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Jul
17

Unseld Jr. Named Wizards HC, Hopes to Write Own Legacy

It’s been a long wait, but the Wizards have finally chosen their next head coach.

Tommy Sheppard and company have finalized a four-year contract agreement with Wes Unseld Jr. – the son of one of the best players in franchise history. Unseld will be formally introduced as head coach in a press conference on Monday at 3:30 p.m. ET. 

It’s often difficult for NBA fans to know how qualified a first-time head coach is. Media narratives – and particularly the ideas that become popular on social media – can be misleading. That seems particularly true for Unseld, who is much more than his father’s son.

Credentials

Although the young Unseld has never been a head coach, he’s been an assistant for 16 years, and his NBA experience began long before that.

At the conclusion of his four-year playing career at Johns Hopkins, he joined Washington’s organization as a scout – serving under his father, who was the General Manager.

After eight years in his role of personnel and advance scouting, Unseld was promoted to assistant coach, a role in which he stayed from 2005–11. He initially served under Eddie Jordan, followed by Ed Tapscott (interim) and Flip Saunders. Throughout much of his time in Washington (including as a scout), he was credited with formulating the team’s offensive game plan. He also held a secondary coaching/scouting role with the Mystics of the WNBA.

When the Wizards opted to not promote him to a higher assistant position, Unseld departed to join the Golden State Warriors staff. He was on Mark Jackson’s first season at the helm – the first, strike-shortened year of the “Splash Brothers” era (Steph Curry and Klay Thompson).

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Jul
16

Buy or Sell: The Unanswerable Question For Washington

At 42-47, you probably wouldn’t think we’d be having a conversation about the Nationals being in the playoff hunt, since for much of this season, they haven’t looked like a particularly good team.

Yet Washington is only six games behind the Mets for the NL East lead, and Ronald Jr.’s ACL injury effectively removes the Braves from the discussion – Thursday night's acquisition of Joc Pederson notwithstanding.

The margin for error is still relatively thin, especially considering that a Wild Card bid seems almost completely out of reach – the Nats are nine games behind the Padres for the No. 5 seed.

Still, this team won the World Series two short years ago, their upside increases tremendously with Stephen Strasburg and Kyle Schwarber, plus Mike Rizzo rarely sells and almost always buys at the Trade Deadline.

Suffice it to say, the Nationals will return from the All-Star break with their eyes on a playoff chase. So, what does that mean for them in the near future?

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Jul
12

Washington Nationals Stars Will Be On Display in Colorado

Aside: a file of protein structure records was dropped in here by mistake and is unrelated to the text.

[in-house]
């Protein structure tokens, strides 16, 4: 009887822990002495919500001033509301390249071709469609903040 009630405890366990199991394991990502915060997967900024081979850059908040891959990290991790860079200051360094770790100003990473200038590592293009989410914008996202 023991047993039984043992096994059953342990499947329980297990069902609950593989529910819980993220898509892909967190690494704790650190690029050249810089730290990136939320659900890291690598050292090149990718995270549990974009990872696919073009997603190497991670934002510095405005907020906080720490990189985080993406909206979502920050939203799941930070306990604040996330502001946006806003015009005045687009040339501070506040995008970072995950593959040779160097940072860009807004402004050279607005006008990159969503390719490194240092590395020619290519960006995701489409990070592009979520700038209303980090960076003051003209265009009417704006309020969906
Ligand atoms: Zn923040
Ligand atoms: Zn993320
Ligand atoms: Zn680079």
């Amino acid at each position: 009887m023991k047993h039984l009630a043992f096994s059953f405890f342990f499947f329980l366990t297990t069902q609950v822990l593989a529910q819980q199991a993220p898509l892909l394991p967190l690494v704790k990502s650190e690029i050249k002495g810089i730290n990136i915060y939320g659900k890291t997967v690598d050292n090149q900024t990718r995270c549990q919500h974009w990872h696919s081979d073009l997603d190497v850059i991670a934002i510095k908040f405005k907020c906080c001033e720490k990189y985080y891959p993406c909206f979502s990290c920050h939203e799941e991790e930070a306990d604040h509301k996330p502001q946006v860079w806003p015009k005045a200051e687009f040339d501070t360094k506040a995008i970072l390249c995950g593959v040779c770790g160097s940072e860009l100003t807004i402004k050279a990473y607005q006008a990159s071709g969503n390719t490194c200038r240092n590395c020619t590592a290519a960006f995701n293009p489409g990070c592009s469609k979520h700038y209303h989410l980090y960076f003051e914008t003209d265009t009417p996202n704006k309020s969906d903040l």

The Washington Nationals didn’t have a spectacular first half of their season, but a few of their players were rewarded individually, as Juan Soto will compete in the Home Run Derby tonight, and Soto, Trea Turner and Max Scherzer will each participate in the All-Star game tomorrow night.

Home Run Derby

Soto was one of the final players to accept an invite to the derby, which makes sense, considering he’d only hit 10 home runs at the time of the announcement.

There might be a reason why others with similar qualifications decided to not participate, though – and not just the theory that swinging for the fences can negatively impact a hitter’s swing.

Soto will be the No. 8 seed in the tournament-style event. His first opponent will be Japanese two-way sensation Shohei Ohtani, who enters the break with a league-high 33 home runs.

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Jul
11

Brady House Finds New Home In Nationals Organization

With the No. 11 pick in the MLB First-Year Player Draft, the Washington Nationals selected shortstop Brady House from Winder-Barrow High School in Georgia.

House, a University of Tennessee commit, doesn’t fit the description of the typical Mike Rizzo first-round pick – a right-handed college pitcher who throws hard and has tons of upside. Perhaps they made an active effort to steer away from a negative trend with those types of prospects, but regardless, House is an intriguing talent.

In their early years, the Nationals had a lot of picks near the top of the draft, which makes their track record somewhat deceiving. They selected Stephen Strasburg (2009) and Bryce Harper (2010) with No. 1 overall picks, followed by Anthony Rendon at No. 6 ten years ago. Since then, they’ve been unable to draft star players.

Here’s a look at Washington’s first-round selections since Rendon:

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Jul
05

Decision Day Is Rapidly Approaching For DC Teams

Two teams in Washington find themselves reaching a critical point toward the future of their organizations.